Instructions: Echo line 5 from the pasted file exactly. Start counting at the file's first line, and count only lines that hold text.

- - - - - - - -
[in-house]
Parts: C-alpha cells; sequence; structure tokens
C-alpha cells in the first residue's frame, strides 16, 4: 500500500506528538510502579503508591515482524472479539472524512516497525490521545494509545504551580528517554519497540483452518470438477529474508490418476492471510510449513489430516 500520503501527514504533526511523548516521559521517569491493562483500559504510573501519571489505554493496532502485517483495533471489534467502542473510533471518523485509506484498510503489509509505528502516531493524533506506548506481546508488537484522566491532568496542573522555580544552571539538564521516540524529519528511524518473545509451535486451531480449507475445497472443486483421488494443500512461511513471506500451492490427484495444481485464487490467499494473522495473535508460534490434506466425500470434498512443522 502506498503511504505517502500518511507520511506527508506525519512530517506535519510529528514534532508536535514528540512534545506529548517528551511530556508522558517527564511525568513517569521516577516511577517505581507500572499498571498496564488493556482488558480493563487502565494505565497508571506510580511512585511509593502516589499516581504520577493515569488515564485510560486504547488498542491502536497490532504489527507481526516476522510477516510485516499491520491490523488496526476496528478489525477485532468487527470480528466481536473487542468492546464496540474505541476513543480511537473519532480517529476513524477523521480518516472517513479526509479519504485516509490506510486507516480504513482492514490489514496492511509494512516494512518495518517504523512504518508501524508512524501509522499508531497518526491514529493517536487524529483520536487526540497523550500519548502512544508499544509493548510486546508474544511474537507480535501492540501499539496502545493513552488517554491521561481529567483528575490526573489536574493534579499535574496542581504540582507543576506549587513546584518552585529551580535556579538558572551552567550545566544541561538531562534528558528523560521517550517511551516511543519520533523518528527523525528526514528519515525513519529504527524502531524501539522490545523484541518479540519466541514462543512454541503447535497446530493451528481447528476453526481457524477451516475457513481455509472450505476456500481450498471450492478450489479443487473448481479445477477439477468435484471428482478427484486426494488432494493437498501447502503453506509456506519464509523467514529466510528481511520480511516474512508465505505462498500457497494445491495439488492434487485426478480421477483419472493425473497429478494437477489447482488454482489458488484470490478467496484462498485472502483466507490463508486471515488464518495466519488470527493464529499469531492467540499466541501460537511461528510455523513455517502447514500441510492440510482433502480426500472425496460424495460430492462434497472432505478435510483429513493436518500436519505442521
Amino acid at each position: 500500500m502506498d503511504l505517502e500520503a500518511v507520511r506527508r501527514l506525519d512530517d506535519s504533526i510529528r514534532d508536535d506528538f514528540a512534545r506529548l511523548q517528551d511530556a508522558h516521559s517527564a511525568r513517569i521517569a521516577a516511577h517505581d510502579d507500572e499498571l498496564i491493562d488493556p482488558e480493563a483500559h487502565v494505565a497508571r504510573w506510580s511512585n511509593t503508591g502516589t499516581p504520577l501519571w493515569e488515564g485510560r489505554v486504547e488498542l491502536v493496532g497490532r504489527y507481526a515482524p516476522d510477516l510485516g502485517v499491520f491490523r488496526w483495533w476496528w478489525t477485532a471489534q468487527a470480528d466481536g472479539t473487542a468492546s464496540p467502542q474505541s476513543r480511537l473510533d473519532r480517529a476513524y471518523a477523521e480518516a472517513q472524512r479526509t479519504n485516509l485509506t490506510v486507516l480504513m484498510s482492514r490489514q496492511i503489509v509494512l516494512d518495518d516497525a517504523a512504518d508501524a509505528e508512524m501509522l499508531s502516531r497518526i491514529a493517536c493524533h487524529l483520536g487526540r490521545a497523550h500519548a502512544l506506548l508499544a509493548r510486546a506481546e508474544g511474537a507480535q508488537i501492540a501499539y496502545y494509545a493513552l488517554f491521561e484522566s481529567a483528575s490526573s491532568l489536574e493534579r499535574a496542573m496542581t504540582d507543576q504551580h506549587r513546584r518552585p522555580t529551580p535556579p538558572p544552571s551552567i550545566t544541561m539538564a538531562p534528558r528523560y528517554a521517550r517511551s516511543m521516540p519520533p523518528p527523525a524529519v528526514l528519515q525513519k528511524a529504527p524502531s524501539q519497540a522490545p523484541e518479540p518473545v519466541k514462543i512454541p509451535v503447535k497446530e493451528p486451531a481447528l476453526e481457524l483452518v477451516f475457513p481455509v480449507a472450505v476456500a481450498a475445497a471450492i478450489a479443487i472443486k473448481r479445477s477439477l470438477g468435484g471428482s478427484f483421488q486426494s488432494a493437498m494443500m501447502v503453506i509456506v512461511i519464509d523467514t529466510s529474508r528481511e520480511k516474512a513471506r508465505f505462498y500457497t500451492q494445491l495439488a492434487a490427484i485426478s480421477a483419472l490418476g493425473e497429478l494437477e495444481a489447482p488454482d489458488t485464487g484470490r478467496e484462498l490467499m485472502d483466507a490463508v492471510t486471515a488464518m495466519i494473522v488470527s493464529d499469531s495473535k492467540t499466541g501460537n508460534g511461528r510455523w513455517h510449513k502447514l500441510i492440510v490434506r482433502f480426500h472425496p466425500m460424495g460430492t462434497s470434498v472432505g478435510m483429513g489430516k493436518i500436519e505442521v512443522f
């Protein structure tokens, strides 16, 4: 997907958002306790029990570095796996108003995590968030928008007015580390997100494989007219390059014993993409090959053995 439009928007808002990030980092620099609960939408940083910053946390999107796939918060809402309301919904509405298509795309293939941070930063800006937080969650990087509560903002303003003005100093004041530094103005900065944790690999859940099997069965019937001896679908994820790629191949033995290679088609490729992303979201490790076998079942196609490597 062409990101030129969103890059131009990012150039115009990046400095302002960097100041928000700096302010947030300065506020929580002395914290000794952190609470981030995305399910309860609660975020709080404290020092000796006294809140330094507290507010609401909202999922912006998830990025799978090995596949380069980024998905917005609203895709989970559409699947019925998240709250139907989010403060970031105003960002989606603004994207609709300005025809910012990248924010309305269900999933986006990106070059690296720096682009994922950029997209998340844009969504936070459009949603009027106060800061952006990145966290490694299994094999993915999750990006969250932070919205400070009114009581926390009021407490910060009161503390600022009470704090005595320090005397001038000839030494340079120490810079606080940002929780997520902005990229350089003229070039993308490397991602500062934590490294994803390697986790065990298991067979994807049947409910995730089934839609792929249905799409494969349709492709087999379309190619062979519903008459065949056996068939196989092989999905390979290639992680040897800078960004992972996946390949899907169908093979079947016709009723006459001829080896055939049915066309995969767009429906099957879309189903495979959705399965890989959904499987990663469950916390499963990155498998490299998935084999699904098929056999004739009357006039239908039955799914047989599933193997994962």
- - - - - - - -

């Protein structure tokens, strides 16, 4: 997907958002306790029990570095796996108003995590968030928008007015580390997100494989007219390059014993993409090959053995 439009928007808002990030980092620099609960939408940083910053946390999107796939918060809402309301919904509405298509795309293939941070930063800006937080969650990087509560903002303003003005100093004041530094103005900065944790690999859940099997069965019937001896679908994820790629191949033995290679088609490729992303979201490790076998079942196609490597 062409990101030129969103890059131009990012150039115009990046400095302002960097100041928000700096302010947030300065506020929580002395914290000794952190609470981030995305399910309860609660975020709080404290020092000796006294809140330094507290507010609401909202999922912006998830990025799978090995596949380069980024998905917005609203895709989970559409699947019925998240709250139907989010403060970031105003960002989606603004994207609709300005025809910012990248924010309305269900999933986006990106070059690296720096682009994922950029997209998340844009969504936070459009949603009027106060800061952006990145966290490694299994094999993915999750990006969250932070919205400070009114009581926390009021407490910060009161503390600022009470704090005595320090005397001038000839030494340079120490810079606080940002929780997520902005990229350089003229070039993308490397991602500062934590490294994803390697986790065990298991067979994807049947409910995730089934839609792929249905799409494969349709492709087999379309190619062979519903008459065949056996068939196989092989999905390979290639992680040897800078960004992972996946390949899907169908093979079947016709009723006459001829080896055939049915066309995969767009429906099957879309189903495979959705399965890989959904499987990663469950916390499963990155498998490299998935084999699904098929056999004739009357006039239908039955799914047989599933193997994962």